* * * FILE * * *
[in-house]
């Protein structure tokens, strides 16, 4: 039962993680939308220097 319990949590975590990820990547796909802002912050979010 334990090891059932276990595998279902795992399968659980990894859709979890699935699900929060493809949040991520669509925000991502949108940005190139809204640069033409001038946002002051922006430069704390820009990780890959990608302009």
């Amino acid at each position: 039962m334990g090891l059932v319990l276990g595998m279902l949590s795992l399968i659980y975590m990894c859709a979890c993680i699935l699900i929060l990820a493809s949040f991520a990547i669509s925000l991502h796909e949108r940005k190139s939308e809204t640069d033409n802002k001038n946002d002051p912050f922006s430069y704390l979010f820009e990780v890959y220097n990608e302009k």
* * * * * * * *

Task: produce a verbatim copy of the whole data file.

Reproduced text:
[in-house]
């Protein structure tokens, strides 16, 4: 039962993680939308220097 319990949590975590990820990547796909802002912050979010 334990090891059932276990595998279902795992399968659980990894859709979890699935699900929060493809949040991520669509925000991502949108940005190139809204640069033409001038946002002051922006430069704390820009990780890959990608302009």
């Amino acid at each position: 039962m334990g090891l059932v319990l276990g595998m279902l949590s795992l399968i659980y975590m990894c859709a979890c993680i699935l699900i929060l990820a493809s949040f991520a990547i669509s925000l991502h796909e949108r940005k190139s939308e809204t640069d033409n802002k001038n946002d002051p912050f922006s430069y704390l979010f820009e990780v890959y220097n990608e302009k």